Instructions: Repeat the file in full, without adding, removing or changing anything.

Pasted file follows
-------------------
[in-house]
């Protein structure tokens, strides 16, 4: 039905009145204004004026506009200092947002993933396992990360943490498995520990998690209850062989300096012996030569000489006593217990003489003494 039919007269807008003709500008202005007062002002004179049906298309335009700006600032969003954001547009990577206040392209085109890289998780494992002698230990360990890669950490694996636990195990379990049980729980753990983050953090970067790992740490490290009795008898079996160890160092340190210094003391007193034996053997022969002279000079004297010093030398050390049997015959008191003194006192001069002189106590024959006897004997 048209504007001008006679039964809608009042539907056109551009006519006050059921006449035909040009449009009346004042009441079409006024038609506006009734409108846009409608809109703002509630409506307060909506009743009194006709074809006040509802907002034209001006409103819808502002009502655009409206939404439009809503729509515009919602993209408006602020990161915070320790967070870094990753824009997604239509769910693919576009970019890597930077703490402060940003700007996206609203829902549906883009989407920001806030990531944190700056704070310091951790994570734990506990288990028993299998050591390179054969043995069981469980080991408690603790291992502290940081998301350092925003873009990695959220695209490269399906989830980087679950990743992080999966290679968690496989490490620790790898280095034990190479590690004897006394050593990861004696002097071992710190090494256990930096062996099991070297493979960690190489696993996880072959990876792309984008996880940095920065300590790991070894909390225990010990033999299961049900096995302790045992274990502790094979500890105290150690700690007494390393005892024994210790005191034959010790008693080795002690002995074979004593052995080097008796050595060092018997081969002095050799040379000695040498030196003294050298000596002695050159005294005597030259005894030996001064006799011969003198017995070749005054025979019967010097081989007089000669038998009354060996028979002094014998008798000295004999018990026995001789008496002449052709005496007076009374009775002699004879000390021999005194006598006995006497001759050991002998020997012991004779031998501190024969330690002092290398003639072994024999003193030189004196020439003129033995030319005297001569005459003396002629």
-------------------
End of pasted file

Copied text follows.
[in-house]
């Protein structure tokens, strides 16, 4: 039905009145204004004026506009200092947002993933396992990360943490498995520990998690209850062989300096012996030569000489006593217990003489003494 039919007269807008003709500008202005007062002002004179049906298309335009700006600032969003954001547009990577206040392209085109890289998780494992002698230990360990890669950490694996636990195990379990049980729980753990983050953090970067790992740490490290009795008898079996160890160092340190210094003391007193034996053997022969002279000079004297010093030398050390049997015959008191003194006192001069002189106590024959006897004997 048209504007001008006679039964809608009042539907056109551009006519006050059921006449035909040009449009009346004042009441079409006024038609506006009734409108846009409608809109703002509630409506307060909506009743009194006709074809006040509802907002034209001006409103819808502002009502655009409206939404439009809503729509515009919602993209408006602020990161915070320790967070870094990753824009997604239509769910693919576009970019890597930077703490402060940003700007996206609203829902549906883009989407920001806030990531944190700056704070310091951790994570734990506990288990028993299998050591390179054969043995069981469980080991408690603790291992502290940081998301350092925003873009990695959220695209490269399906989830980087679950990743992080999966290679968690496989490490620790790898280095034990190479590690004897006394050593990861004696002097071992710190090494256990930096062996099991070297493979960690190489696993996880072959990876792309984008996880940095920065300590790991070894909390225990010990033999299961049900096995302790045992274990502790094979500890105290150690700690007494390393005892024994210790005191034959010790008693080795002690002995074979004593052995080097008796050595060092018997081969002095050799040379000695040498030196003294050298000596002695050159005294005597030259005894030996001064006799011969003198017995070749005054025979019967010097081989007089000669038998009354060996028979002094014998008798000295004999018990026995001789008496002449052709005496007076009374009775002699004879000390021999005194006598006995006497001759050991002998020997012991004779031998501190024969330690002092290398003639072994024999003193030189004196020439003129033995030319005297001569005459003396002629």